Club Med Cherating: Promoting Interest in Sustainability

Putting sustainability into practice and achieving awards are only part of resort operator Club Med's goals. One of its Asian resorts is pioneering efforts to educate guests and promote real-world knowledge of environmental issues. By Jeremy Torr.

Cherating, Malaysia, 13 November 2017. As part of its mantra to maintain “an ongoing pursuit of global environmental sustainability and social responsibility,” French resort operator Club Med has always looked at the sustainabile impact of its operations around the world. It has gained a string of Green Globe Certifications since it first applied to register back in 2011 and currently has eight certified resorts across the Asian region.

 Cherating Beach is one of the world's most important nesting grounds for endangered Leatherback and Green turtles. Courtesy Club Med.

Cherating Beach is one of the world's most important nesting grounds for endangered Leatherback and Green turtles. Courtesy Club Med.

As part of the certification processes, Club Med has undertaken initiatives including refuse management, energy-saving equipment, and protecting local biodiversity on campus. It has also investigated and applied other local programs that positively impact the local community around its resorts. These include reducing carbon footprint, supporting local industries and workers, and promoting Agrisud, an initiative that helps local farmers boost their agricultural activities in a more sustainable way.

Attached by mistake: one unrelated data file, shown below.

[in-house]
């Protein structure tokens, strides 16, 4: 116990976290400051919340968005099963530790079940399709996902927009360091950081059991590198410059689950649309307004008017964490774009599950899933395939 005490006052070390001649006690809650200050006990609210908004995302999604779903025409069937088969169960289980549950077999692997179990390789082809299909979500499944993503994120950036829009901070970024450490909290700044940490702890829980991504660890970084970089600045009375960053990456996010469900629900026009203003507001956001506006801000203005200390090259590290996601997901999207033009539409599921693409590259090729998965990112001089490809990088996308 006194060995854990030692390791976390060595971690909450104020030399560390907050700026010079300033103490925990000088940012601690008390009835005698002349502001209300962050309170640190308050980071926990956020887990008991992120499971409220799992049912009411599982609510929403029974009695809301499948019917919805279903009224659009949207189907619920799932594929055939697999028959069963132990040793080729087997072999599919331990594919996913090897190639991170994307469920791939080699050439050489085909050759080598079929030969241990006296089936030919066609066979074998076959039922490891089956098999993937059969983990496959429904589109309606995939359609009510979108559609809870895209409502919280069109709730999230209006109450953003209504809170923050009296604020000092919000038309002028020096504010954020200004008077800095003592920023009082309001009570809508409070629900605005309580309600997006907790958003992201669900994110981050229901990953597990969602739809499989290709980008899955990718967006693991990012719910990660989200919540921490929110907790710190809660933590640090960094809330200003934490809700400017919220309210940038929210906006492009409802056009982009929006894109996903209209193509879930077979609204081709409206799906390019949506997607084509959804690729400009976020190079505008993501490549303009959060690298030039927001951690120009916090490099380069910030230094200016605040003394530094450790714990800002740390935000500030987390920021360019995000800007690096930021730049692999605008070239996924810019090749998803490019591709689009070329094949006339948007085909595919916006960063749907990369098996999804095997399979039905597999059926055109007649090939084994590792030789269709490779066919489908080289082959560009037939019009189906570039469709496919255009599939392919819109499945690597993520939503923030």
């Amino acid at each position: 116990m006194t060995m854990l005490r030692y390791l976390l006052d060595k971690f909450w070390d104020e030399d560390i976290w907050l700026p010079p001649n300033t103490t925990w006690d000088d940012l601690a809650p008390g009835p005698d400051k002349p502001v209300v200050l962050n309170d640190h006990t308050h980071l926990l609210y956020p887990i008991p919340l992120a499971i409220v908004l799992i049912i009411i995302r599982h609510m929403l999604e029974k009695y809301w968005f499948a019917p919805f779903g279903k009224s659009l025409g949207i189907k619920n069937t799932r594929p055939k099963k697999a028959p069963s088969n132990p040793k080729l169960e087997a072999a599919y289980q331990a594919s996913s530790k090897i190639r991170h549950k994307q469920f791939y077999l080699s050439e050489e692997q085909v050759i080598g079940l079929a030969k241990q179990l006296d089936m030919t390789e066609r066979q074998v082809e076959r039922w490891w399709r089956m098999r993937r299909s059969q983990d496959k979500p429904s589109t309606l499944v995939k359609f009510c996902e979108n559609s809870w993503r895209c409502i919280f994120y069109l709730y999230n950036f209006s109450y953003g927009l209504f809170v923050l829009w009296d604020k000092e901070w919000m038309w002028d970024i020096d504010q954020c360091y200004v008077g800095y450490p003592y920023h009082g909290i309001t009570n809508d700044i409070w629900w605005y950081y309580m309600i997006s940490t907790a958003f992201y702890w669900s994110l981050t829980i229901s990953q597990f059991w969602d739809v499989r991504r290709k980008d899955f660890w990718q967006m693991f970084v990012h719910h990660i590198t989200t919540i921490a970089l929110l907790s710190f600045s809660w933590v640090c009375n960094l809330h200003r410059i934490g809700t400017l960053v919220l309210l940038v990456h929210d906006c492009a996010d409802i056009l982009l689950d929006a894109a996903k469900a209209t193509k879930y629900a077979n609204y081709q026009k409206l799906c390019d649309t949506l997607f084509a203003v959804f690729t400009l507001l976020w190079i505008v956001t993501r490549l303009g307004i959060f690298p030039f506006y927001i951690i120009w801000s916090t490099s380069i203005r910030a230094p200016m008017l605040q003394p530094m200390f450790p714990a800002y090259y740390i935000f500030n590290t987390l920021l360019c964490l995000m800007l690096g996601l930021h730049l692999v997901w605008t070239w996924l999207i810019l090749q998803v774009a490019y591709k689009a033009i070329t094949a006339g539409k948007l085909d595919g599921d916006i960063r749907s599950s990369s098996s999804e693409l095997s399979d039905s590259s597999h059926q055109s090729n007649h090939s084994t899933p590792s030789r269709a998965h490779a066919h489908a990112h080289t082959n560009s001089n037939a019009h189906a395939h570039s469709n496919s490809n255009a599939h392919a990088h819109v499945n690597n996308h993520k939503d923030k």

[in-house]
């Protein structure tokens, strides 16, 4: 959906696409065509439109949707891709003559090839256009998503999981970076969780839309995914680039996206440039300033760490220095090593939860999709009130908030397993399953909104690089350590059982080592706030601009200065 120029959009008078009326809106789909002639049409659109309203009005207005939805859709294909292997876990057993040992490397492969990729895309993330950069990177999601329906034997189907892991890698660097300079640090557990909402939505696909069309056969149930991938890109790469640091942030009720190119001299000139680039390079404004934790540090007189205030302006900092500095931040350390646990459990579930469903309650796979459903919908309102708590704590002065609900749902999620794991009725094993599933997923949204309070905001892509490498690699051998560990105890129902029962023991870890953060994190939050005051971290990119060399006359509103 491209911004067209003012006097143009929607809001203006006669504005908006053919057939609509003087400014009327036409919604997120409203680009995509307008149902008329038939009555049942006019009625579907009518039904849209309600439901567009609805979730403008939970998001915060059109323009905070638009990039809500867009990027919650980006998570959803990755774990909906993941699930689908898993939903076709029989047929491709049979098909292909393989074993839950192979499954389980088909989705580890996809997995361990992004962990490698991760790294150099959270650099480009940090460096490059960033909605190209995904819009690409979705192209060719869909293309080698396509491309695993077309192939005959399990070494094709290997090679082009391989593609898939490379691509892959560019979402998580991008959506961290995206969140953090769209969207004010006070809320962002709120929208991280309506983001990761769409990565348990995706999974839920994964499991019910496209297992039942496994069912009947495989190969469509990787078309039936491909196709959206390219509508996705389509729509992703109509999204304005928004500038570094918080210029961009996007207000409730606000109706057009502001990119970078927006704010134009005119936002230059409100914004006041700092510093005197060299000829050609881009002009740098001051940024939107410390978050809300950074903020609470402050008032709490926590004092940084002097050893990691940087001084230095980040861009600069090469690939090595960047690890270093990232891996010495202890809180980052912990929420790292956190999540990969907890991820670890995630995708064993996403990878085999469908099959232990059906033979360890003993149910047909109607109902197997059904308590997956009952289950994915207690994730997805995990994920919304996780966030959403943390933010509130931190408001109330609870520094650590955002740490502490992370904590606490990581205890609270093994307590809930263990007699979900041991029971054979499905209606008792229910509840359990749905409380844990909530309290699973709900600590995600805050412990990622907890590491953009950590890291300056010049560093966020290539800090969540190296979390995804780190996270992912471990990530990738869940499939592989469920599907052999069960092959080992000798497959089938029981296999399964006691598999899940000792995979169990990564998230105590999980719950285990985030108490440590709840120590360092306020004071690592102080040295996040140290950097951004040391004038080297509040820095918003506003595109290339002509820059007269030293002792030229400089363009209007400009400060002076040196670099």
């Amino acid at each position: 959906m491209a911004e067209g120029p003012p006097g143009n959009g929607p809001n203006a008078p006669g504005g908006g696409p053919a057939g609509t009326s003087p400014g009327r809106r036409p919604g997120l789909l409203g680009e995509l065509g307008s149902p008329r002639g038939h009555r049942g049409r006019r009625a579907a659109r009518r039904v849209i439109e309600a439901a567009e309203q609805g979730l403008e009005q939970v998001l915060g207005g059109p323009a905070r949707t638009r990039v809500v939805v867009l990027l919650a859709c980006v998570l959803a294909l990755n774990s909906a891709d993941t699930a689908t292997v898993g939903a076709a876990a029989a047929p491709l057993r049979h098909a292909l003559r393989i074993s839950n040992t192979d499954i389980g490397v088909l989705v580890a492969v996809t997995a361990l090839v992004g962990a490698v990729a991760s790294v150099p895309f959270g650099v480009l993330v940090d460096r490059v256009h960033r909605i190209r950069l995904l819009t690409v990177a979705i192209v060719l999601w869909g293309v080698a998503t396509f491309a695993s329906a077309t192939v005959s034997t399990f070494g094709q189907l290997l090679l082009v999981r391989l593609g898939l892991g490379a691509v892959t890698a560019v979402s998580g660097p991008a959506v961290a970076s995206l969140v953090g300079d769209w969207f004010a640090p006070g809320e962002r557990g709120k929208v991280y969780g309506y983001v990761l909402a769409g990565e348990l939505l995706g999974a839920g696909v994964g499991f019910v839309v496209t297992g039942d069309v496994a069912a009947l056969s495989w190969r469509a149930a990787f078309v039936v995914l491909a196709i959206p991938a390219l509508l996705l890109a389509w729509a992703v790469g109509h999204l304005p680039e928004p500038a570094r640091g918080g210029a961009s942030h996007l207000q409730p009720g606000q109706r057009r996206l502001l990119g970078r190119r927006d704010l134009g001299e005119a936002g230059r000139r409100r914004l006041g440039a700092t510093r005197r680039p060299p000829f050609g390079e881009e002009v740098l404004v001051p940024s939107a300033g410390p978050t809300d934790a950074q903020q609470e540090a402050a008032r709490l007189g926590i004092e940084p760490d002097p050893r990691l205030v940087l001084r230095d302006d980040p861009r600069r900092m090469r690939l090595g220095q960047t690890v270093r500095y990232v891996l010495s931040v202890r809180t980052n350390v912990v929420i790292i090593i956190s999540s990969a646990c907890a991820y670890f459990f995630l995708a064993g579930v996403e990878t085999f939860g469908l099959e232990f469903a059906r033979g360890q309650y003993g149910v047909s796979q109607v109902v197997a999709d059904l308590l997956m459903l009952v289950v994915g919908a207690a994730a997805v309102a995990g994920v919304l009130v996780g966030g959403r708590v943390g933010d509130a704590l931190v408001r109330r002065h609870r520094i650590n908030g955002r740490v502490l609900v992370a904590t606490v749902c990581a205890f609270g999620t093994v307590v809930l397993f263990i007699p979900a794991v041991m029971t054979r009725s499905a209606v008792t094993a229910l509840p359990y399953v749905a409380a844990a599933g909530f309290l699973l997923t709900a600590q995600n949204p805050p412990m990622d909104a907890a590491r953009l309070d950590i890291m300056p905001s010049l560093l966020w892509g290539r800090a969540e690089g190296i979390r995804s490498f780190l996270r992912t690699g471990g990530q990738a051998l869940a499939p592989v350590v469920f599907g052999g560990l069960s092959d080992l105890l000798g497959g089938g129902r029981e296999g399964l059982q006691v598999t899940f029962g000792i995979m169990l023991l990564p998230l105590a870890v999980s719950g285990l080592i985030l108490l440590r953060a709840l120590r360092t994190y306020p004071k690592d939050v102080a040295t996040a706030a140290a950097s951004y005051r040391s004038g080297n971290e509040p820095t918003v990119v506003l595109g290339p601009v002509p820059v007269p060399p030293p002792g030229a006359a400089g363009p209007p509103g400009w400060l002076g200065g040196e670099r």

Raising Awareness

At Club Med Cherating Beach on the east coast of Malaysia, the company has taken a new step towards polishing its sustainable credentials. It has employed a dedicated staff member to promote its green message. Unetha Balachandran – officially titled the resort’s Green Gentil Organisateur (GGO) – is tasked not just with looking at how the activities and infrastructure at Cherating can be made more environmentally sensitive, but also with raising guests’ awareness of environmental and social issues.

 Unetha Balachandran is the first Green GO and educator at Cherating, Courtesy Club Med.

Unetha Balachandran is the first Green GO and educator at Cherating, Courtesy Club Med.

“Cherating Beach was the first business in the country to be certified by Green Globe,” says Balachandran . “We are also proud that Cherating holds the title as Club Med’s very first eco-nature resort, with around 60 hectares of preserved primary forests within the 85 hectare resort.” The Green Globe certification process is also used as a tool to manage Club Med’s on-site sustainability strategy.

Balachandran has taken up the new role – a first at Cherating – to help manage the overall growth and development of environmentally friendly initiatives in the resort. She is in charge of coordinating sustainable activities within the resort, including staff training, waste management, training development, and promotional tools - as well as biodiversity research and conservation.

 Turtle Sanctuary hatchlings are given a helping hand to find the sea - without being eaten on the way.

Turtle Sanctuary hatchlings are given a helping hand to find the sea - without being eaten on the way.